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Workplace culture: The human side of offboarding

A week or two ago, for those keeping score at home, we talked a little about offboarding – a crucial, if somewhat complex stage in the talent management lifecycle. Given the sheer breadth of the topic, we only touched on the mechanics of the process – some of the why, and a little of the how.
What we didn’t touch on, however, was the emotional and human aspect of saying goodbye to an employee.
Regardless of whether the employee has been dismissed or has decided to leave voluntarily, the termination of an employment agreement can be a far more emotionally charged exercise than most of us would care for. Unfortunately, the odds of an employee leaving on bad terms are pretty high. As we mentioned in last week’s blog:

  • 75% of people leave their jobs because they’re unhappy with either their job or boss
  • 32% of job separations are attributed to layoffs
  • 58% of job separations are attributed to employees quitting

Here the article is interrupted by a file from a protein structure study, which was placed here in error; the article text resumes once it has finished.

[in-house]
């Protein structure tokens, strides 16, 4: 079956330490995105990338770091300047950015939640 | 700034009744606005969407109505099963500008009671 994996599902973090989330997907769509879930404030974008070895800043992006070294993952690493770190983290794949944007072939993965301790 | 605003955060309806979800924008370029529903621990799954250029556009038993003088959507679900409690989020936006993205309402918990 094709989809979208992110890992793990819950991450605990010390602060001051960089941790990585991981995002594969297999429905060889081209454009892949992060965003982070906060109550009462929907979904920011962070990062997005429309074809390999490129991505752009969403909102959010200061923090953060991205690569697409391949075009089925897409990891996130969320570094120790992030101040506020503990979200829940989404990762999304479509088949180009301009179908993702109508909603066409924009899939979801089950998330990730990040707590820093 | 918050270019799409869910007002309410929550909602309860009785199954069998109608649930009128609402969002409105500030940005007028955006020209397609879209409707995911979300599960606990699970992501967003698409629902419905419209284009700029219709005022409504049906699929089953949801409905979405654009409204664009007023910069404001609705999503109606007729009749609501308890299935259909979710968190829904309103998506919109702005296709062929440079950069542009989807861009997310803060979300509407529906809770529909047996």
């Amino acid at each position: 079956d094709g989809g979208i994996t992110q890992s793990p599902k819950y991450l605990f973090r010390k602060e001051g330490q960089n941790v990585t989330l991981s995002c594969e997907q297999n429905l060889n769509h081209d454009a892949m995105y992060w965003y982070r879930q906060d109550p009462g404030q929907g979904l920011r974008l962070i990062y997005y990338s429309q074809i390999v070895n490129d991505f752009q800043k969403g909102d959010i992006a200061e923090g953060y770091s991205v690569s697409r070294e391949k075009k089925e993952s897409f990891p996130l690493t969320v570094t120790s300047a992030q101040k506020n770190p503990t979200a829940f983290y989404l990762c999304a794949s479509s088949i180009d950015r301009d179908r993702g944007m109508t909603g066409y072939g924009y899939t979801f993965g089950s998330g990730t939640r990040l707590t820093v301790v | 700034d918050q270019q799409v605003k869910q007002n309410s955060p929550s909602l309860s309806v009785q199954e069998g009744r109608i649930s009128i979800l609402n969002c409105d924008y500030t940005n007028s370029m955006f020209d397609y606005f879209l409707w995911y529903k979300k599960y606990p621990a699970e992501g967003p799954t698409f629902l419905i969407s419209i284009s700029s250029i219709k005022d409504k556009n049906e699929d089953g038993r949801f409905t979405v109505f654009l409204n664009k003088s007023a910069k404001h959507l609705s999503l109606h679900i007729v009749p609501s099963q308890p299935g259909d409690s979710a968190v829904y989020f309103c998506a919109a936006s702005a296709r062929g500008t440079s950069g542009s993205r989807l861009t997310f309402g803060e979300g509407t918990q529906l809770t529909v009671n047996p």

Most guides on offboarding (including our own) assume the sort of tidiness that rarely occurs when an employee leaves. They assume a best-case scenario – a separation in which knowledge transfer, property and data retrieval and exit interviews can all be conducted and completed with relative ease.
Of course, as anyone who’s ever tried to catch a tram in Melbourne peak hour can attest, the best-case scenario is rarely the one that plays out.
So is it possible to properly offboard an employee who leaves on bad terms?
Here are four less-than-ideal scenarios in which employees and employers often part ways, and some ways you can minimise harm in each of those scenarios.

You dismiss an employee for inadequate performance